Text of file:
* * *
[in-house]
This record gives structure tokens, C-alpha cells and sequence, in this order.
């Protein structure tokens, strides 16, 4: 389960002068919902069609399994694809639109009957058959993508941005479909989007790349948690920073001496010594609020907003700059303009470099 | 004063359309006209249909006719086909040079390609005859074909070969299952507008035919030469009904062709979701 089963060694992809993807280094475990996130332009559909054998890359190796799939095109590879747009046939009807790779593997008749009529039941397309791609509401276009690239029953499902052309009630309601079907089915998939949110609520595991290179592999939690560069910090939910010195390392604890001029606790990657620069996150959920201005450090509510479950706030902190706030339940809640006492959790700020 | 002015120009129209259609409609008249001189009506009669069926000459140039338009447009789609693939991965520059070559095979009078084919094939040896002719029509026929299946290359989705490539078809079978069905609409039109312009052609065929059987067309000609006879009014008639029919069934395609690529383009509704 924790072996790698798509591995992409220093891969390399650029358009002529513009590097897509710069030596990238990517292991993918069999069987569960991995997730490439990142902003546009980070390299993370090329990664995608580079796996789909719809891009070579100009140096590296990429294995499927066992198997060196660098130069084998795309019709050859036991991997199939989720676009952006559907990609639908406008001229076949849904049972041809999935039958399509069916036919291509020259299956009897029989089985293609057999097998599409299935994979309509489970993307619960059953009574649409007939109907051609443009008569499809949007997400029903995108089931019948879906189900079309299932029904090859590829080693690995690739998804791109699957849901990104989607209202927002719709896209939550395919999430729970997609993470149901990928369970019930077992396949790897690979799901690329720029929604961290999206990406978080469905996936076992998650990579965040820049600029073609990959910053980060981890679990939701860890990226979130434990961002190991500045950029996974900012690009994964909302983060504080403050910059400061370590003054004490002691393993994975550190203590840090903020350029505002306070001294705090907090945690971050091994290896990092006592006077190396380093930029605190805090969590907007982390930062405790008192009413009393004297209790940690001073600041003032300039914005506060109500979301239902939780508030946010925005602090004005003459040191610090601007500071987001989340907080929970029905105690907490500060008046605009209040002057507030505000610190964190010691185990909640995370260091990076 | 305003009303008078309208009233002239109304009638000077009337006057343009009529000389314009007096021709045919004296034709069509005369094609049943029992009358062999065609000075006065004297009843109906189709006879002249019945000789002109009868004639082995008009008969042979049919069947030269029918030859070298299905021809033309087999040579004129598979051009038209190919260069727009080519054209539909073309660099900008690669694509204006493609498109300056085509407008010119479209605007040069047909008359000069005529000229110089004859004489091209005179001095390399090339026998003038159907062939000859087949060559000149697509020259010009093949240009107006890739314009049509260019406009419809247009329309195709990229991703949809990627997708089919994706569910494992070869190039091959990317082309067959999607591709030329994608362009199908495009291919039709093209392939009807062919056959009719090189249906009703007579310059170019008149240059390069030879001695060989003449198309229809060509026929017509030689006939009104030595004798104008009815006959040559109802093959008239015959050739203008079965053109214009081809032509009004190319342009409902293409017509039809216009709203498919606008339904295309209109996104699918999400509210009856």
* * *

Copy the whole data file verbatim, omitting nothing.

[in-house]
This record gives structure tokens, C-alpha cells and sequence, in this order.
């Protein structure tokens, strides 16, 4: 389960002068919902069609399994694809639109009957058959993508941005479909989007790349948690920073001496010594609020907003700059303009470099 | 004063359309006209249909006719086909040079390609005859074909070969299952507008035919030469009904062709979701 089963060694992809993807280094475990996130332009559909054998890359190796799939095109590879747009046939009807790779593997008749009529039941397309791609509401276009690239029953499902052309009630309601079907089915998939949110609520595991290179592999939690560069910090939910010195390392604890001029606790990657620069996150959920201005450090509510479950706030902190706030339940809640006492959790700020 | 002015120009129209259609409609008249001189009506009669069926000459140039338009447009789609693939991965520059070559095979009078084919094939040896002719029509026929299946290359989705490539078809079978069905609409039109312009052609065929059987067309000609006879009014008639029919069934395609690529383009509704 924790072996790698798509591995992409220093891969390399650029358009002529513009590097897509710069030596990238990517292991993918069999069987569960991995997730490439990142902003546009980070390299993370090329990664995608580079796996789909719809891009070579100009140096590296990429294995499927066992198997060196660098130069084998795309019709050859036991991997199939989720676009952006559907990609639908406008001229076949849904049972041809999935039958399509069916036919291509020259299956009897029989089985293609057999097998599409299935994979309509489970993307619960059953009574649409007939109907051609443009008569499809949007997400029903995108089931019948879906189900079309299932029904090859590829080693690995690739998804791109699957849901990104989607209202927002719709896209939550395919999430729970997609993470149901990928369970019930077992396949790897690979799901690329720029929604961290999206990406978080469905996936076992998650990579965040820049600029073609990959910053980060981890679990939701860890990226979130434990961002190991500045950029996974900012690009994964909302983060504080403050910059400061370590003054004490002691393993994975550190203590840090903020350029505002306070001294705090907090945690971050091994290896990092006592006077190396380093930029605190805090969590907007982390930062405790008192009413009393004297209790940690001073600041003032300039914005506060109500979301239902939780508030946010925005602090004005003459040191610090601007500071987001989340907080929970029905105690907490500060008046605009209040002057507030505000610190964190010691185990909640995370260091990076 | 305003009303008078309208009233002239109304009638000077009337006057343009009529000389314009007096021709045919004296034709069509005369094609049943029992009358062999065609000075006065004297009843109906189709006879002249019945000789002109009868004639082995008009008969042979049919069947030269029918030859070298299905021809033309087999040579004129598979051009038209190919260069727009080519054209539909073309660099900008690669694509204006493609498109300056085509407008010119479209605007040069047909008359000069005529000229110089004859004489091209005179001095390399090339026998003038159907062939000859087949060559000149697509020259010009093949240009107006890739314009049509260019406009419809247009329309195709990229991703949809990627997708089919994706569910494992070869190039091959990317082309067959999607591709030329994608362009199908495009291919039709093209392939009807062919056959009719090189249906009703007579310059170019008149240059390069030879001695060989003449198309229809060509026929017509030689006939009104030595004798104008009815006959040559109802093959008239015959050739203008079965053109214009081809032509009004190319342009409902293409017509039809216009709203498919606008339904295309209109996104699918999400509210009856």